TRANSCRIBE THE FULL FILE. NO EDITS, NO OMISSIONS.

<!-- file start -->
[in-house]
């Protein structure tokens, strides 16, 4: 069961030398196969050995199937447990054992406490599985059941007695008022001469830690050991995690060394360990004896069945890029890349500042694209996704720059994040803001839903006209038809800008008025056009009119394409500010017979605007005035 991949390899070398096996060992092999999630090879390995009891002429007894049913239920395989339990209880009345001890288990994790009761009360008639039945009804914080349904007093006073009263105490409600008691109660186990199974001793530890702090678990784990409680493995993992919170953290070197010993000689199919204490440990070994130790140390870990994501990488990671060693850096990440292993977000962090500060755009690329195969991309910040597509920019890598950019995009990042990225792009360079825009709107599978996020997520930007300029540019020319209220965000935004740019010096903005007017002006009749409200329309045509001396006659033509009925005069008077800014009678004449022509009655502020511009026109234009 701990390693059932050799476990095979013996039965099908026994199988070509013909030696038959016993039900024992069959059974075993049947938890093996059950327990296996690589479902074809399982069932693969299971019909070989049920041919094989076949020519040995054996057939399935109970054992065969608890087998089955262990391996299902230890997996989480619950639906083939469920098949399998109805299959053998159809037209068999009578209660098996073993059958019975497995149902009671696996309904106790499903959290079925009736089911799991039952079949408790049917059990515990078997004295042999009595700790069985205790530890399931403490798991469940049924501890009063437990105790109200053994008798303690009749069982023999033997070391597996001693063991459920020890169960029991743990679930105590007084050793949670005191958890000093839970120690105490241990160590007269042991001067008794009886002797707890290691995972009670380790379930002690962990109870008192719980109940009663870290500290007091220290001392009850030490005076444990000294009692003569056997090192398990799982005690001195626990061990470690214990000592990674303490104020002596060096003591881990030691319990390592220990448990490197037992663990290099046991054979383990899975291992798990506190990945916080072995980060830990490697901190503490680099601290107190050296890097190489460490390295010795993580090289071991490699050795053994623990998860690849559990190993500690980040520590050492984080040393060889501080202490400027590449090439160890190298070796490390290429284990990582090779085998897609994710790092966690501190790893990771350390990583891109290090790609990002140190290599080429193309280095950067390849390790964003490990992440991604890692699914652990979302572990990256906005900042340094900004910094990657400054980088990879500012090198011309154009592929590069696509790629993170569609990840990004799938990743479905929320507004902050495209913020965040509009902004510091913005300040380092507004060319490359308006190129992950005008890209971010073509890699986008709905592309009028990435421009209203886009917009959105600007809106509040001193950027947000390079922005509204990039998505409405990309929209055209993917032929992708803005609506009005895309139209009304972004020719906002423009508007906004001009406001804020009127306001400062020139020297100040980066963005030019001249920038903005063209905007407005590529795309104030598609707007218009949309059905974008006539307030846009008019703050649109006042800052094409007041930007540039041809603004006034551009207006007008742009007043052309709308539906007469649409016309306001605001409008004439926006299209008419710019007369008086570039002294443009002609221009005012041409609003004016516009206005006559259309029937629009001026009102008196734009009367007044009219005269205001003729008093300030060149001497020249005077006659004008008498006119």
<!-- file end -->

[in-house]
């Protein structure tokens, strides 16, 4: 069961030398196969050995199937447990054992406490599985059941007695008022001469830690050991995690060394360990004896069945890029890349500042694209996704720059994040803001839903006209038809800008008025056009009119394409500010017979605007005035 991949390899070398096996060992092999999630090879390995009891002429007894049913239920395989339990209880009345001890288990994790009761009360008639039945009804914080349904007093006073009263105490409600008691109660186990199974001793530890702090678990784990409680493995993992919170953290070197010993000689199919204490440990070994130790140390870990994501990488990671060693850096990440292993977000962090500060755009690329195969991309910040597509920019890598950019995009990042990225792009360079825009709107599978996020997520930007300029540019020319209220965000935004740019010096903005007017002006009749409200329309045509001396006659033509009925005069008077800014009678004449022509009655502020511009026109234009 701990390693059932050799476990095979013996039965099908026994199988070509013909030696038959016993039900024992069959059974075993049947938890093996059950327990296996690589479902074809399982069932693969299971019909070989049920041919094989076949020519040995054996057939399935109970054992065969608890087998089955262990391996299902230890997996989480619950639906083939469920098949399998109805299959053998159809037209068999009578209660098996073993059958019975497995149902009671696996309904106790499903959290079925009736089911799991039952079949408790049917059990515990078997004295042999009595700790069985205790530890399931403490798991469940049924501890009063437990105790109200053994008798303690009749069982023999033997070391597996001693063991459920020890169960029991743990679930105590007084050793949670005191958890000093839970120690105490241990160590007269042991001067008794009886002797707890290691995972009670380790379930002690962990109870008192719980109940009663870290500290007091220290001392009850030490005076444990000294009692003569056997090192398990799982005690001195626990061990470690214990000592990674303490104020002596060096003591881990030691319990390592220990448990490197037992663990290099046991054979383990899975291992798990506190990945916080072995980060830990490697901190503490680099601290107190050296890097190489460490390295010795993580090289071991490699050795053994623990998860690849559990190993500690980040520590050492984080040393060889501080202490400027590449090439160890190298070796490390290429284990990582090779085998897609994710790092966690501190790893990771350390990583891109290090790609990002140190290599080429193309280095950067390849390790964003490990992440991604890692699914652990979302572990990256906005900042340094900004910094990657400054980088990879500012090198011309154009592929590069696509790629993170569609990840990004799938990743479905929320507004902050495209913020965040509009902004510091913005300040380092507004060319490359308006190129992950005008890209971010073509890699986008709905592309009028990435421009209203886009917009959105600007809106509040001193950027947000390079922005509204990039998505409405990309929209055209993917032929992708803005609506009005895309139209009304972004020719906002423009508007906004001009406001804020009127306001400062020139020297100040980066963005030019001249920038903005063209905007407005590529795309104030598609707007218009949309059905974008006539307030846009008019703050649109006042800052094409007041930007540039041809603004006034551009207006007008742009007043052309709308539906007469649409016309306001605001409008004439926006299209008419710019007369008086570039002294443009002609221009005012041409609003004016516009206005006559259309029937629009001026009102008196734009009367007044009219005269205001003729008093300030060149001497020249005077006659004008008498006119």